Gigi: Music-writing: whatever rhythmic pattern or melody that gets thrown at me. I try to complement and make as fun to play as possible. I think we kinda just feel each other out and complement whatever the other is playing as best as possible, to create new ear candy- as for lyrics I don't know them so I'm out on that one.

9. What other activities do you have outside of the band?

kT: Bike mechanics, playing the banjo, brewing beer, Wing Chun street combat, drinking with the punks!, gardening at ABC No Rio, lots of reading, watching dating shows and laughing at my cats.

Yvette: Humping

Jess: I have a little girl and a man to take care of, and the band is my only other great love. I volunteer in the zine library at ABC No Rio, and I work part time, in an office....I also like to hump roadkill.

Gigi: DRUMMING. That's all I want to do. Step 2 Far, a New York old skool hardcore punk band and Johnny Cage is a Fake, which is an aggressive odd-timing syncopated style of metal. Oh and Ink Stop Tattoos-my work. Anyone want a tattoo-I don't do them but I'll set you up for an appointment. I also just spend my downtime walking everywhere I can, enjoying the company of my significant other, Josh.

Teresa: I snowboard, amateur web and graphic designer, play in another band called Big Genius.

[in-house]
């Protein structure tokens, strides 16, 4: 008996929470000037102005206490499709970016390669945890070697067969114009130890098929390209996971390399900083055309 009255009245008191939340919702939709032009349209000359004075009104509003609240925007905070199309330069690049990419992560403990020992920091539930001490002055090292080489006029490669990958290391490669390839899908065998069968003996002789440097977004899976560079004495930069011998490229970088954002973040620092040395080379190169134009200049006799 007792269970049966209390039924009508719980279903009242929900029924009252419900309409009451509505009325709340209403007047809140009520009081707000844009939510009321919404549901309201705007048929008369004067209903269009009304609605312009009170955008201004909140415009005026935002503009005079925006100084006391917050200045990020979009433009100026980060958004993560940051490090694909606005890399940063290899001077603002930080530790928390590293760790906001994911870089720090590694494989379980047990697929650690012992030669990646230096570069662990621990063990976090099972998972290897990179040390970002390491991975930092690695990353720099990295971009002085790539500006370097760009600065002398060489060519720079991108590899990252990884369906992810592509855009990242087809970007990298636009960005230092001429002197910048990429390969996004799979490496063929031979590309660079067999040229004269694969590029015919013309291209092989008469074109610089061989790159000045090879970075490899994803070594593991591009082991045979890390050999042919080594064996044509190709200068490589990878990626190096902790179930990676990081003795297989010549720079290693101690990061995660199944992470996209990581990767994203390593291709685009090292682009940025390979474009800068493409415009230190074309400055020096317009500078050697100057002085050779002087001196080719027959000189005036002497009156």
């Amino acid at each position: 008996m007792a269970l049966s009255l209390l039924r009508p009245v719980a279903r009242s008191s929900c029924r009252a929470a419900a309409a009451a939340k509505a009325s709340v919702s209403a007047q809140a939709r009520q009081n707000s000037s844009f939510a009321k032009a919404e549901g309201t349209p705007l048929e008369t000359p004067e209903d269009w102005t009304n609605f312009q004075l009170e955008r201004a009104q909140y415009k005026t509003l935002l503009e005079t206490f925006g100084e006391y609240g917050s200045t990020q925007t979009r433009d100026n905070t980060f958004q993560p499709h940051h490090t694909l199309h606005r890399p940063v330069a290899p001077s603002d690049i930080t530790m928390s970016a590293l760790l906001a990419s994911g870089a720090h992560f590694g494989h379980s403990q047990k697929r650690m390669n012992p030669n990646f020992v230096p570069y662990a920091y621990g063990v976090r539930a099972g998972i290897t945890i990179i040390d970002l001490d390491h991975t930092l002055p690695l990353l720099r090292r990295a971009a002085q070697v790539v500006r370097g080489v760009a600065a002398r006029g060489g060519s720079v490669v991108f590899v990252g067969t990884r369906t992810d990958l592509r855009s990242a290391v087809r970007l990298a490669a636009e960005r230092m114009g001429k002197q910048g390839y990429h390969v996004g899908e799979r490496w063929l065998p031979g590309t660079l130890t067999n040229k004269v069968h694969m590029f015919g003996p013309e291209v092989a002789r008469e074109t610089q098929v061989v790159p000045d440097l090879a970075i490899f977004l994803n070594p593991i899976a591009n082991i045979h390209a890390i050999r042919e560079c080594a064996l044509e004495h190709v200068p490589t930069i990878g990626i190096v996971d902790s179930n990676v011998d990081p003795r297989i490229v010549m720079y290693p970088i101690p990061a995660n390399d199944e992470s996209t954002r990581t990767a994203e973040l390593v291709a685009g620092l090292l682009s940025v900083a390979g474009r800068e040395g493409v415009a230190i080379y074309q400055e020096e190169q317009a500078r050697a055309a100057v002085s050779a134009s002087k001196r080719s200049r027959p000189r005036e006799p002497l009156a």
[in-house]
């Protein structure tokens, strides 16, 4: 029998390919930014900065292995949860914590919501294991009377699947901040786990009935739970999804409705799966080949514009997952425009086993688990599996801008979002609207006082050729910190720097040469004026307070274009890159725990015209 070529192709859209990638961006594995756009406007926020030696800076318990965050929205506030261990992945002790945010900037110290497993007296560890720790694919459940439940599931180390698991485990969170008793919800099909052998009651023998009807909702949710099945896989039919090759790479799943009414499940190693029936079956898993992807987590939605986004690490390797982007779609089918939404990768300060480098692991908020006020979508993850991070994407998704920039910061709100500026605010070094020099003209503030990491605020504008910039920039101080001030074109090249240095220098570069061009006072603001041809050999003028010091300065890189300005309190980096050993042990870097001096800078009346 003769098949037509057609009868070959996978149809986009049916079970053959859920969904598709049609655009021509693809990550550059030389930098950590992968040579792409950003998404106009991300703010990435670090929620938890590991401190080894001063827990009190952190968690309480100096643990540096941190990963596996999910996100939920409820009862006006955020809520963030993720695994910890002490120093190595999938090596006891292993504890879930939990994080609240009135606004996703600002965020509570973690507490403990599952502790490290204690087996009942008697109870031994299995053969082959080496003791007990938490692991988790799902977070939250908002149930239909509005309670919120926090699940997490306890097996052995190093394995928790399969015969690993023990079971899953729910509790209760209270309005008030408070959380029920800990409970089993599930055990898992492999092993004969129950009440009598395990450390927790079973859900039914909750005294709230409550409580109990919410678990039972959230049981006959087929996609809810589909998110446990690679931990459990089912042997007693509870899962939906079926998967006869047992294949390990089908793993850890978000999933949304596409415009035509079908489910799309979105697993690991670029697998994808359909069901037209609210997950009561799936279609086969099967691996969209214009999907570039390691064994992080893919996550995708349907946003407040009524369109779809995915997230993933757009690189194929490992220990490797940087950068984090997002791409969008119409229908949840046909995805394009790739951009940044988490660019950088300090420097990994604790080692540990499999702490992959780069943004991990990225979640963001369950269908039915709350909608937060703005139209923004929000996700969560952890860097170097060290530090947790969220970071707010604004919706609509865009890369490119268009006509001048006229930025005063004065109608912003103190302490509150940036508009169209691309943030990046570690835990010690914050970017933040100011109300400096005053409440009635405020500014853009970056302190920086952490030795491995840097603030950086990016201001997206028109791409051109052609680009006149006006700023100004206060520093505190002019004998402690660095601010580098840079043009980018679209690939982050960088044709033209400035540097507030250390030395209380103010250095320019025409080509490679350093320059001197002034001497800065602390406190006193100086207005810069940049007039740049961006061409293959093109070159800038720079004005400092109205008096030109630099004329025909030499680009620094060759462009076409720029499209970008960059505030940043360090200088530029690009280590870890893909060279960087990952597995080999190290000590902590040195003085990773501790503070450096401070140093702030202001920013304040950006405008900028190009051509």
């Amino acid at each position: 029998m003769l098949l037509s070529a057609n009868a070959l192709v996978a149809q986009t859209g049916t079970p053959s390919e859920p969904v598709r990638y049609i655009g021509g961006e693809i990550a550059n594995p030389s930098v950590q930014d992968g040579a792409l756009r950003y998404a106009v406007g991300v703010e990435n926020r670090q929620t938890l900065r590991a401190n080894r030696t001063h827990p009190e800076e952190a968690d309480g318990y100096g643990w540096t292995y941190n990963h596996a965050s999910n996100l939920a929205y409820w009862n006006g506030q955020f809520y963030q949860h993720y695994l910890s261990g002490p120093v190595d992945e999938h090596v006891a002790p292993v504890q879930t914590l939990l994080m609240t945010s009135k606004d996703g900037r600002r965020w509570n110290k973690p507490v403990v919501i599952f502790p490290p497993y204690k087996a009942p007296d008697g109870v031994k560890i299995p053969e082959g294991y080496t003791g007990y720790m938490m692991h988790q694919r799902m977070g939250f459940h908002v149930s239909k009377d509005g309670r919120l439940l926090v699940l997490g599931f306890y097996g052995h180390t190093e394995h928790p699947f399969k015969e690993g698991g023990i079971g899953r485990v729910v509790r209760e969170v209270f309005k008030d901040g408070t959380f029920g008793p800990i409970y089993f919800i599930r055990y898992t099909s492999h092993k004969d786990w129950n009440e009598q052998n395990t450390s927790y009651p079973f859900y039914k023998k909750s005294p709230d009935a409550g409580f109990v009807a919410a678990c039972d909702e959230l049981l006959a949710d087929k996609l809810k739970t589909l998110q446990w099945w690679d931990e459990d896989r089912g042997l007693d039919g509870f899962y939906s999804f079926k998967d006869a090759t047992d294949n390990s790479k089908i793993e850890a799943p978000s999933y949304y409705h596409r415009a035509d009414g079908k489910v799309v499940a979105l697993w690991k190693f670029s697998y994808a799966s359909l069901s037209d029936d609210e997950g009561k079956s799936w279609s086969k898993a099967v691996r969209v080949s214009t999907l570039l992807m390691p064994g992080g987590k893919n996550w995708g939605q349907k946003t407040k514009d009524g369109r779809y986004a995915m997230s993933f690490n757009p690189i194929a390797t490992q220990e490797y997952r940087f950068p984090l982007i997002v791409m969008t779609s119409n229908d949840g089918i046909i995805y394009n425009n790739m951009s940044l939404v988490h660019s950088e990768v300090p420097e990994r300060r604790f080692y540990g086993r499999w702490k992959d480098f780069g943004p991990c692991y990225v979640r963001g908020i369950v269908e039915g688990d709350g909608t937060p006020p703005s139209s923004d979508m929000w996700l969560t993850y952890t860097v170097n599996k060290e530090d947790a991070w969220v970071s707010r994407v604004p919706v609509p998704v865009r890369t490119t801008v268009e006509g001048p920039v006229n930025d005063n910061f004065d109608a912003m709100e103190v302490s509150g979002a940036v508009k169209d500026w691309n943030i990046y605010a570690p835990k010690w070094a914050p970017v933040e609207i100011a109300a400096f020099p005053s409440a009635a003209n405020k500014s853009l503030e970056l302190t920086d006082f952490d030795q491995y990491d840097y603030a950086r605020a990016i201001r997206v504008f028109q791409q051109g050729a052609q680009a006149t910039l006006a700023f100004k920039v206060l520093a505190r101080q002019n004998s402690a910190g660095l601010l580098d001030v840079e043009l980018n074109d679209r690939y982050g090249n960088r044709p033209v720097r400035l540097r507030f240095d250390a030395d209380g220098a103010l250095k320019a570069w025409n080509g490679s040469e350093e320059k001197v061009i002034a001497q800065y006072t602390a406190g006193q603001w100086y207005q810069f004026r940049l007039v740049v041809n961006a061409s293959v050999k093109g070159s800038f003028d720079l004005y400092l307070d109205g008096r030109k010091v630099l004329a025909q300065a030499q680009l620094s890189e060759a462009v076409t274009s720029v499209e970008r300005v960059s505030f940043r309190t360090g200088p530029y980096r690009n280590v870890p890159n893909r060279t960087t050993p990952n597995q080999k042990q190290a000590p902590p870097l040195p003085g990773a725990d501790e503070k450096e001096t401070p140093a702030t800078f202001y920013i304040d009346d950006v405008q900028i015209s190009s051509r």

10. Who put together your website? And who did the art for the cover of your demo?

Gigi: Josh and I put together the layout for the demo: G3Slamm (hehehe.) The cover zombie was drawn by Matt [friend of kT].

Jess: This girl who was a friend of our old bass player originally started the website, but she dropped out and I took it over, although I didn't know anything about HTML and learned on an online tutorial- but now we have Teresa, who actually knows what she's doing, so now she's taking over, and a new and improved website will be up soon!

kT: Yea, my friend Matt drew the cover, and if you like his work you can contact him at Support the starving artists of NYC!!

11. Sometimes people think that women use effects on their vocals. Is that the case with A.D.D? And what do you think of such an assumption? Would you use effects?

kT: I think that the pioneering women of metal and all their followers will kill that assumption. If it is such a shock to see a woman up front now taking her voice to different levels, than wait until it becomes common! Many women will step up to the plate, screaming with talent, never to be ignored! I wouldn't mind using certain effects for particular songs, just to help make a point. Like when the zombie wants to eat your brain, and the victim screams in pain. Braaaaaaaaains!! Aaaaaaaaahhhhh!!!

Gigi: Everyone uses effects in recordings, how else you gonna get people to hear it? Once you run through a noisegate, -that's an effect. For live situations as well when you hear reverb. Not only women do it. R Kelly auto tune up the ass. Technically when recording or even playing live, everything is being put through an effect, whether it be noisegate, compressors, and blah blah.....I guess people who aren't into the recording or mixing aspect of music won't know that. Effects aren't a bad thing, that's how you get your own sound, whether it's the kind of microphone you use, or the kind of guitar/bass rig you use.